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Proposed wildlife crossing in Southern Oregon seeks federal funding

A computer generated mock-up of a wildlife crossing. A bridge covered in trees passes over two separate roads.
Oregon Department of Transportation
A computer mock-up of the proposed wildlife crossing. It's being designed to minimize interaction between animals and the highway.

A proposed wildlife crossing over I-5 in Southern Oregon would be the first over one of the nation’s busiest freeways. State transit officials are seeking federal infrastructure funding to build the crossing.

A crossing near the Oregon/California border would help keep deer, elk and other wildlife from becoming roadkill on the side of the interstate.

This section of road essentially splits up major wild areas, including the Cascade-Siskiyou National Monument, leading to an increased number of wildlife encounters.

The Oregon Department of Transportation reported that along with over a hundred collisions with deer, at least five bears and one cougar were hit along the stretch from Ashland to the California Border between 2016 and 2020.

A data map showing the density of collisions with wildlife along I-5 between Ashland and the California border
Oregon Department of Transportation
A map showing the density of collisions with wildlife on I-5 between Ashland the the California border from 2016 through 2020.

Their reporting doesn’t include the many small animals, like raccoons, squirrels, skunks and more that go unreported.

A coalition of nonprofits and government agencies have been working to design and build an overpass near the Cascade-Siskiyou National Monument, where animals are more likely to cross the highway.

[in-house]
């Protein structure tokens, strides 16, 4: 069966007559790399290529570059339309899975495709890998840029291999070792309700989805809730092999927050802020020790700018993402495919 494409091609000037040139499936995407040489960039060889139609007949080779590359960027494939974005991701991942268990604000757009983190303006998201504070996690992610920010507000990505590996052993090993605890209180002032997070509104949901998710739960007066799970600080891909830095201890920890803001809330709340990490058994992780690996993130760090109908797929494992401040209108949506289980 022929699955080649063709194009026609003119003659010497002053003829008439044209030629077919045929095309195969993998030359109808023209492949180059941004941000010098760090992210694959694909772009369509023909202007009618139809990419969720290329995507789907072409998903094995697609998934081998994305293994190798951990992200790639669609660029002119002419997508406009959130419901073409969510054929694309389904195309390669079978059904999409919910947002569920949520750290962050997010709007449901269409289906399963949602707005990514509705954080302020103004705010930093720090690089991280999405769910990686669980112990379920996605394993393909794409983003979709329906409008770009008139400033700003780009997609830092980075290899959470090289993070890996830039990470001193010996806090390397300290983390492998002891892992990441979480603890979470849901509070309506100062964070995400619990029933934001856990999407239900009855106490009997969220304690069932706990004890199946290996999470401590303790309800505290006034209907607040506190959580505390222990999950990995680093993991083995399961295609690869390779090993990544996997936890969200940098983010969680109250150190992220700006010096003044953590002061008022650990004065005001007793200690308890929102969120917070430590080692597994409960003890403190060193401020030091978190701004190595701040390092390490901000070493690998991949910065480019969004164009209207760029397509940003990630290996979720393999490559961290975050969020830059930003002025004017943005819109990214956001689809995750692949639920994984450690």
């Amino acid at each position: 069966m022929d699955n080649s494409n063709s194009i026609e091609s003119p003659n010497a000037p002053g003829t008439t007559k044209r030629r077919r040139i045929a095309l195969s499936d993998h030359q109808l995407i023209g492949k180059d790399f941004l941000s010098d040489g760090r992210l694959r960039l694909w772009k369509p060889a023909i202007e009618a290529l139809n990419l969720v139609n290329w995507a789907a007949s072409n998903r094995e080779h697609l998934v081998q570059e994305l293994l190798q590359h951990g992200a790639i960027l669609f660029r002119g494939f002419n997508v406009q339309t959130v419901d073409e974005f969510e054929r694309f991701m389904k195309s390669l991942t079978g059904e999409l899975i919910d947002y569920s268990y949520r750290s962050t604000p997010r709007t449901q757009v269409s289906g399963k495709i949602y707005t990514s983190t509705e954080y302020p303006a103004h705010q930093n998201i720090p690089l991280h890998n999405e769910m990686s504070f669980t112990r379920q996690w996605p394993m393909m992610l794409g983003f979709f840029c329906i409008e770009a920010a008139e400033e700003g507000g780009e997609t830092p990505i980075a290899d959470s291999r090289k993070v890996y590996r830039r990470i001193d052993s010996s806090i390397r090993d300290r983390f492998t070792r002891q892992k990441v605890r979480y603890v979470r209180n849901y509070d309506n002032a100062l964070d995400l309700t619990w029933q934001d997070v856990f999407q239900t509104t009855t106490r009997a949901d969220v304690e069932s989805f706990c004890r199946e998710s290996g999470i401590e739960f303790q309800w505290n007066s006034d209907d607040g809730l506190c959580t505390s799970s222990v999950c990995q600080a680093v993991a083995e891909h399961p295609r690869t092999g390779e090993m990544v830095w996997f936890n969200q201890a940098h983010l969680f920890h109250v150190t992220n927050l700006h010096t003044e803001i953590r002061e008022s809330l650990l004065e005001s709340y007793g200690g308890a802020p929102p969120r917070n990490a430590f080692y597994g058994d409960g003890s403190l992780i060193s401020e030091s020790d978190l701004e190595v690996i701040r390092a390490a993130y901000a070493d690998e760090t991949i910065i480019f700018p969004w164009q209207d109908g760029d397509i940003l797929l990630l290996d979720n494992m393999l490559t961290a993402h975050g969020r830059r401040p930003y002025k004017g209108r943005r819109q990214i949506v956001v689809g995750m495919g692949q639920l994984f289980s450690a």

The wildlife overpass would be designed in a way that animals wouldn’t even know they’re crossing over a highway, shielded from lights, vibration and views of traffic. Fencing would also be installed on either side to guide animals towards the crossing.

Amy Amrhein is one of the coalition's coordinators. She said ODOT is asking for $20 million from a new federal wildlife crossing pilot program, adding around $115 million is available for this year.

“So we have asked for a big chunk of that money, but we are cautiously optimistic that Oregon has a very viable project on an interstate in a national monument with high levels of wildlife-vehicle collisions,” Amrhein said.

Out of eight potential sites, Amrhein said they’ve narrowed it down to the best one for a wildlife overpass, called Mariposa Preserve. She said that’s the most likely spot for an overpass because it would bridge two sections of federal land, and the site is fairly straight.

ODOT is currently in the design and engineering phase of the project. The agency received $1.5 million in state funding for the design, which comes from a $7 million fund approved by the state legislature.

Amrhein said along with a wildlife overpass, her group is looking at potential places to improve two existing underpasses to create more places for wildlife to cross, located at Niel Creek and the Mt. Ashland exit.

“Both can be improved, and we have recommendations for ODOT to – for much less cost – improve those underpass locations so they’re a little bit more accessible and attractive to wildlife to get them off the side roads,” said Amrhein.

She said adding additional safe crossings is needed, because this is a 14-mile section of highway. It would be difficult to convince animals to walk miles to use the bridge overpass, Amrhein said.

The group is expecting the federal funding to be announced early next year. If their funding is approved, construction could begin in 2025 or 2026.

Roman Battaglia is a regional reporter for Jefferson Public Radio. After graduating from Oregon State University, Roman came to JPR as part of the Charles Snowden Program for Excellence in Journalism in 2019. He then joined Delaware Public Media as a Report For America fellow before returning to the JPR newsroom.